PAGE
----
Cycle around charming Hoi An
Where: Quang Nam Province, central Vietnam.
What: Cycle through the tree-lined streets of Hoi An, an ancient colonial port dating back to the 16th century. The city has been designated a UNESCO site for its well-preserved, unique fusion of Chinese merchant houses and temples set amongst pastel-coloured French buildings, Vietnamese tube houses and an ornate Japanese bridge. Thanks to Hoi An’s vehicle ban, the city has a tranquil vibe. However, there’s plenty of sightseeing opportunities and the streets are a haven for shoppers, offering traditional crafts, tailor-made clothes and a produce market. When the sun sets, the yellow buildings along the riverfront are lit with colourful lanterns and make a stunning setting for a meal.
Highlights: Visit an express silk tailor to get yourself a bargain, made-to-measure outfit that can be ready in 24 hours or sent straight to your home country. Once you’ve visited Hoi An’s famed sites, head to one of the nearby beaches for some relaxation. Cua Dai is a popular spot with perfect fine sands, while further north you’ll find An Bang, a quieter beach.
Chill out on the beach in Nha Trang
Where: Khanh Hoa Province, southern Vietnam.
What: Enjoy some downtime in Nha Trang, one of Vietnam’s top beach destinations and scuba diving sites. Both tourists and Vietnamese alike flock to the city for its crescent-shaped six kilometre stretch of sand lapped by turquoise waters and set against a mountain backdrop. The beach is fringed with a bustling promenade lined with bars and restaurants which come alive after dark, offering some of the best nightlife in Vietnam. There are also nearby hot springs, the Po Nagar Cham Towers in the centre of the city and a cross-sea cable car to Hon Tre Island to keep you occupied.
Highlights: Nha Trang is the perfect place for some restful beach time but if you’re feeling more active, take advantage of the water sports on offer. Take a boat trip to the nature reserves of nearby Hon Mun and Hon Tam islands, which have thriving coral reef systems. Go snorkelling or scuba diving to catch a glimpse of this underwater wonderland.
Sightsee in Saigon
Where: Southern Vietnam.
What: Ho Chi Minh City, still commonly referred to as Saigon, is Vietnam’s largest city and the country’s business capital. Split into 24 districts, Saigon was once a prominent seaport and later, the capital of Southern Vietnam. Today, it’s a modern metropolis filled with fancy roof-top bars, clubs, restaurants and glassy office blocks. There’s plenty of history to be found here too, with French buildings such as Notre Dame Cathedral, Chinese pagodas, decorative temples and museums. For a change of pace, visit the leafy parks or do some shopping at the sprawling Ben Thanh Market where you can barter for clothes, handicrafts and everything in between. The lesser-visited Ho Thi Ky Flower Market and Cho Lon China Town are also worth a look.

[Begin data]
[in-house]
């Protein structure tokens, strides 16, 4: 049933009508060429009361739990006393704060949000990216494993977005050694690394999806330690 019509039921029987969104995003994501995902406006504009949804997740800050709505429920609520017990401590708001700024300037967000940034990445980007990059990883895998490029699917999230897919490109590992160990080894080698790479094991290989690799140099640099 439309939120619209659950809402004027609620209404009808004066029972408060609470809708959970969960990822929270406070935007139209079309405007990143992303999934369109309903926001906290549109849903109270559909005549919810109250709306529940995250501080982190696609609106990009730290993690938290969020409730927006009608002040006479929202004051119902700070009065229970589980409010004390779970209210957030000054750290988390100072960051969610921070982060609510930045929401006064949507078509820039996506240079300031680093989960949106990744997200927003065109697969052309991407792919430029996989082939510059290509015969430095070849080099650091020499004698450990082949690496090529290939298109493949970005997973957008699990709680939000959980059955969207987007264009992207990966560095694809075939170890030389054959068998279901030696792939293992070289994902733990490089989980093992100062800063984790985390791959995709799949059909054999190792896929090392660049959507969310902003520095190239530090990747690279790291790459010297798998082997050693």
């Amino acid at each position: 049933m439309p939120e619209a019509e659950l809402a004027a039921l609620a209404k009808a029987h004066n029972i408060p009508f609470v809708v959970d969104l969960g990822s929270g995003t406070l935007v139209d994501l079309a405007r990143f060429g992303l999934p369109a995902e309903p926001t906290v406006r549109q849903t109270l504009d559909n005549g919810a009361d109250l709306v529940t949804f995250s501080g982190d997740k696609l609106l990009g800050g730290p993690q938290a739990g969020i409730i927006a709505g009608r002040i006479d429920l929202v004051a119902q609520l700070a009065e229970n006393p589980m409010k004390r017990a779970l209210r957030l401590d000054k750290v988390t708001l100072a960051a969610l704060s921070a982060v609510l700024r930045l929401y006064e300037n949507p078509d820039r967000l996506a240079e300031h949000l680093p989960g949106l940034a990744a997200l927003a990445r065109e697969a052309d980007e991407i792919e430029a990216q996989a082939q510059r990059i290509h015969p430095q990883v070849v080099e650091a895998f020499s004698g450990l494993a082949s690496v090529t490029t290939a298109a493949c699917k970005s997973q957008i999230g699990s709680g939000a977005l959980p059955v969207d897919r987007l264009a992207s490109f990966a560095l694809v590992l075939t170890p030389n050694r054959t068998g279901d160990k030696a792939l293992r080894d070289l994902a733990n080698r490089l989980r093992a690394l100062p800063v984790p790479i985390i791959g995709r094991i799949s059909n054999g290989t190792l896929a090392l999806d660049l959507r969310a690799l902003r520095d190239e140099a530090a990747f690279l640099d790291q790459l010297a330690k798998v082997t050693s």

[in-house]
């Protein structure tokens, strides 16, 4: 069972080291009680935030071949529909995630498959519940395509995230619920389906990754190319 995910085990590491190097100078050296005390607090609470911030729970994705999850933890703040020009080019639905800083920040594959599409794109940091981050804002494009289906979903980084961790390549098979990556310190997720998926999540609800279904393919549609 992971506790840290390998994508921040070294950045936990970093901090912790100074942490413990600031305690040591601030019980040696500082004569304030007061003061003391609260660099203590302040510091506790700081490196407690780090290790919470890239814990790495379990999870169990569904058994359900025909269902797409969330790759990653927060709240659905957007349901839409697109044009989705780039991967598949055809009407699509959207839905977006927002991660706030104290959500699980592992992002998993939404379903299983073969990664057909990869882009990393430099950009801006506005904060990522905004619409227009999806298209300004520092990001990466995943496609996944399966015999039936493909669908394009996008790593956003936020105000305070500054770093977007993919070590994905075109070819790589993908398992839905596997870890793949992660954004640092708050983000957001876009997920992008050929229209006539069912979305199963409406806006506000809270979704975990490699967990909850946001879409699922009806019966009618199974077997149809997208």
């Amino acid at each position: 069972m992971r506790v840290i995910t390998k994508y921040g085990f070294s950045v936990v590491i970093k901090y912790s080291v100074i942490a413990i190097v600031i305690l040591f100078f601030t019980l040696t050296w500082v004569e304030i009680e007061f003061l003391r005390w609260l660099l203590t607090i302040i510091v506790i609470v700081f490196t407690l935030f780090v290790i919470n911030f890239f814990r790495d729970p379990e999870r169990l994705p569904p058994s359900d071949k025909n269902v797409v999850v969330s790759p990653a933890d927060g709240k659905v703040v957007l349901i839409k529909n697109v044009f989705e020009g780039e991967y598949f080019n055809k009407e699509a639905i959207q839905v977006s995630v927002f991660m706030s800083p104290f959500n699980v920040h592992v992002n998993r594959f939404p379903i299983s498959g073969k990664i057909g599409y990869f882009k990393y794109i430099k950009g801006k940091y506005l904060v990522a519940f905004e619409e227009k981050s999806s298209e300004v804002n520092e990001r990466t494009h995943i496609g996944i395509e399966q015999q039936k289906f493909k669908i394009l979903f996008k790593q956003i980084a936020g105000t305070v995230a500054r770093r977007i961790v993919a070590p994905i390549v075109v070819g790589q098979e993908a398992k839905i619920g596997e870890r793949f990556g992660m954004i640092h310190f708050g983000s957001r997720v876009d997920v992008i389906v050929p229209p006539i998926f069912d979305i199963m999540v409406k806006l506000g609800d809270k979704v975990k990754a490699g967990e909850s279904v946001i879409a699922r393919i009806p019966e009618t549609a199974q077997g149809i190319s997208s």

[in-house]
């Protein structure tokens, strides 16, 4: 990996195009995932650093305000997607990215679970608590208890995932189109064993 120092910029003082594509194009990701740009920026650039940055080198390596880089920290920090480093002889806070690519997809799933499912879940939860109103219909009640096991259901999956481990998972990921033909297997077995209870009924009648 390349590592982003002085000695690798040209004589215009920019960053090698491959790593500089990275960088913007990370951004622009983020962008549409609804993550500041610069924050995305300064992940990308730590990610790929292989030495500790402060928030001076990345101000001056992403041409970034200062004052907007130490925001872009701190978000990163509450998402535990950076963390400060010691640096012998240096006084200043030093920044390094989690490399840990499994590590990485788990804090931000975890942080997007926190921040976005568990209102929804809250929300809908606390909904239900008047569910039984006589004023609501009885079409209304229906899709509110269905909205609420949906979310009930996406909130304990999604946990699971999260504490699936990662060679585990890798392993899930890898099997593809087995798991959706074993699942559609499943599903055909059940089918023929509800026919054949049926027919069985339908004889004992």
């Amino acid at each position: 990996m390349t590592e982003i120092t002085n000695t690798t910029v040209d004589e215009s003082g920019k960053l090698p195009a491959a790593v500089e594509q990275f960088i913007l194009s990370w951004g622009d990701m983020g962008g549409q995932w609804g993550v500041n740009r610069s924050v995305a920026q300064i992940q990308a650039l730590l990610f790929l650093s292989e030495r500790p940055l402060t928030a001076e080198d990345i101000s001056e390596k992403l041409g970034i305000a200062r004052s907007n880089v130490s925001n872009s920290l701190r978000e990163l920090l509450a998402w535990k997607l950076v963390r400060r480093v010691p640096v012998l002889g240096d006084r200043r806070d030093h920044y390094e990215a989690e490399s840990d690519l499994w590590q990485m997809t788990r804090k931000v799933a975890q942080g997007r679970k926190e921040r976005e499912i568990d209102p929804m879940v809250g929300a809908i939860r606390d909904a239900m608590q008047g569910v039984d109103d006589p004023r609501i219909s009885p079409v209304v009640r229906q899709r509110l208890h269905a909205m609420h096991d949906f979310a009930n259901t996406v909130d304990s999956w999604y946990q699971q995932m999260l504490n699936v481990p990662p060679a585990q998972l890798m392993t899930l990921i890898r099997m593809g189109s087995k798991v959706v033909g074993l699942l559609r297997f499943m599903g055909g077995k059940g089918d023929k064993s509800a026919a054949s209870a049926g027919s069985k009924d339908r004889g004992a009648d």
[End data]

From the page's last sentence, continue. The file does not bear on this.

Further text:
Highlights: Learn about some key events in Vietnam’s history by visiting the stirring War Remnants Museum and the Reunification Palace. You can also take a day trip from Saigon to the Vietcong’s claustrophobic Cu Chi Tunnels and learn about the booby traps they used to fend off American soldiers.
Visit floating markets on the Mekong Delta
Where: South western Vietnam.
What: The Mekong Delta is Vietnam’s rice bowl, a fertile area of canals and lush green paddy fields that produces over a third of the country’s annual rice quota. Boats are the main form of transport in this maze of rivers, islands and swampland and the best way to explore. Take a trip down the Mekong to soak in the scenery and spot famers in conical hats picking rice while fishermen trawl the waters. To experience a real slice of local life, visit the many floating markets and craft workshops that abound in the Mekong Delta. Back on land many visitors stay in the delta’s largest town, Can Tho, but there are many smaller riverside villages as well as ancient pagodas and orchards to visit.
Highlights: An early morning trip to a floating market offers a captivating insight into Vietnamese life. Watch people trade and barter, buy some handicrafts and sample tasty snacks and produce. When you’ve finished on the water, take a gentle cycle ride through the peaceful villages on the banks of the river.
Island life on Phu Quoc
Where: Kien Giang Province, off the coast of Southern Vietnam.
What: The jungle-covered island of Phu Quoc has fast become Vietnam’s favourite island destination. Its quiet bays are characterised by fine white sands dotted with coconut palms and crystal waters teeming with coral reefs and marine life. Take a dive trip or hire some snorkelling gear to get a glimpse of the underwater world. Long Beach is the most idyllic stretch of sand, perfect for soaking up the sun but there are also plenty of quieter coves and bays. To get a view over Phu Quoc and the sea, hike to the top of Mount Chua, the highest point on the island.
Highlights: Half the island is designated as Phu Quoc National Park, which is a protected, bio-diverse area. Walk or cycle along its jungle trails for a chance to see rare wildlife including lorises, Silver langurs, hornbills and Long-tailed macaques. Don’t forget to sample Phu Quoc’s famous black pepper and fish sauce while you’re on the island.
It’s possible to visit all of these iconic Vietnamese destinations while travelling the length of the country from north to south, as part of an escorted tour itinerary. However, if you’re still hungry to see more of Southeast Asia, why not add on a visit to one of Vietnam’s neighbouring countries? Head across to lesser-visited, sleepy Laos to encounter orange-robed monks and sparkling temples in Luang Prabang. Just west of Saigon you’ll find Cambodia, where you can see one of the region’s most visited attractions, mighty Angkor Wat. If you’re more in the mood to unwind, opt for a paradisical beach break in Thailand.